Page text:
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A story in today’s Daily Mail may be a sign of things to come for Northern Ireland Grammar Schools.


 Nearly 1,500 pupils competed for 126 places at Wallington County Grammar in Surrey. Police were called in to patrol the car park to prevent havoc.

Competition appears to have intensified during the credit crunch as parents shun private schools in favour of cheaper alternatives.

Research published by the Good Schools Guide shows that applications at almost one in five private schools have tumbled by 10 per cent in four years. The main winners appear to be academically selective schools such as Wallington County Grammar, which dominate league tables without demanding fees.

Robert McCartney QC, chairman of the National Grammar Schools Association, said that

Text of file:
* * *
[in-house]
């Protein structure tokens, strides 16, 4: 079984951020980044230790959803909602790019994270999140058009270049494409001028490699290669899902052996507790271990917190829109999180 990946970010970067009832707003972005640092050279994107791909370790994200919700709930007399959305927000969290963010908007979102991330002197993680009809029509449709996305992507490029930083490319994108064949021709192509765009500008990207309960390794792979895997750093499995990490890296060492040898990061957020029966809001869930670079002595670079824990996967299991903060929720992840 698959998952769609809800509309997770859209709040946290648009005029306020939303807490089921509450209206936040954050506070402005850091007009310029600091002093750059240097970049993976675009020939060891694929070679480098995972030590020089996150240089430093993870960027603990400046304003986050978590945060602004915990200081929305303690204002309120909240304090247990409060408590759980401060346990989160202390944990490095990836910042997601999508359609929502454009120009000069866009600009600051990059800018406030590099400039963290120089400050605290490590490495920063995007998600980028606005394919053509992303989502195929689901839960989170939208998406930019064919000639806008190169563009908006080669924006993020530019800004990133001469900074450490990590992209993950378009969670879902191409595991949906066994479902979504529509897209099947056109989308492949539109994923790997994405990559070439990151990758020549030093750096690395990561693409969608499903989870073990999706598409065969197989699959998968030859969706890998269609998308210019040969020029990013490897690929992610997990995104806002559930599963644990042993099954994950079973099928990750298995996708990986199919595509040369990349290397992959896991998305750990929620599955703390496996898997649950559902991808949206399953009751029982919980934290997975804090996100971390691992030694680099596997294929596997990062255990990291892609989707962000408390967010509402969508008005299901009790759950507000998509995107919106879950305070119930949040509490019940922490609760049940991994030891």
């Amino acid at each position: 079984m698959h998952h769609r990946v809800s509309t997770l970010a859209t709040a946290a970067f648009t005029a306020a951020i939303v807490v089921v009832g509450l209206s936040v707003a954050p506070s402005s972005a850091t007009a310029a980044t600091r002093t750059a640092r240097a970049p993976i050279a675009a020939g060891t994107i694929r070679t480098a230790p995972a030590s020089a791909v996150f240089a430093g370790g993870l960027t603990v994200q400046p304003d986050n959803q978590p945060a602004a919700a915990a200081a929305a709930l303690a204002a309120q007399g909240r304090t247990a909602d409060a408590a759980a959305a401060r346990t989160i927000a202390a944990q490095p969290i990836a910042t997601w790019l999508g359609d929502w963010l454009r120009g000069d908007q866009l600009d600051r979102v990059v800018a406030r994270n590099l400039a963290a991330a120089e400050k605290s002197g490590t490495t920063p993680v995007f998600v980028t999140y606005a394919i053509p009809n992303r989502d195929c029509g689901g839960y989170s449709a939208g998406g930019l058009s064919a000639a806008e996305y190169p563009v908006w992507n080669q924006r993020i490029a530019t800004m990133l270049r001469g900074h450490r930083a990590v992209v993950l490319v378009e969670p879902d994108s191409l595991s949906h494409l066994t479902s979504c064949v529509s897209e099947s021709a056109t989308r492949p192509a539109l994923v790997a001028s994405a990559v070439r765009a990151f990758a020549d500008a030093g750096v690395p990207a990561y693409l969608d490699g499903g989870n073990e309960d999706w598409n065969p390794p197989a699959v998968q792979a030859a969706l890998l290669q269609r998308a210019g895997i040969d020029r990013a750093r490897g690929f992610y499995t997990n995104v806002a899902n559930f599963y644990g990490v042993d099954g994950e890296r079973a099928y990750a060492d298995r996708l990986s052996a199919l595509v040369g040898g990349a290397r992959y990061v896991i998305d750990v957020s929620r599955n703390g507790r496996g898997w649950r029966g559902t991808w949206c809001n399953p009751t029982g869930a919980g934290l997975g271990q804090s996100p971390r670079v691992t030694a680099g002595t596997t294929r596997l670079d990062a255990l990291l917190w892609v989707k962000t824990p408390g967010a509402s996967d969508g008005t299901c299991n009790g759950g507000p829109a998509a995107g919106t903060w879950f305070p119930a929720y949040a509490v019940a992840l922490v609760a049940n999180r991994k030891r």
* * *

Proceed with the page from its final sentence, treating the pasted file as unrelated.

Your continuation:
applications across the country have risen in a ‘record year’. In Kent alone, the number of children applying has risen from just over 9,000 to 11,000.

‘Because of the poor state of the comprehensive system, they are desperate to get their children into grammar schools.’


With the current state of affairs in the Northern Ireland education system the remaining grammar schools can look forward to similar popularity so long as their admission procedures include the 11-plus equivalent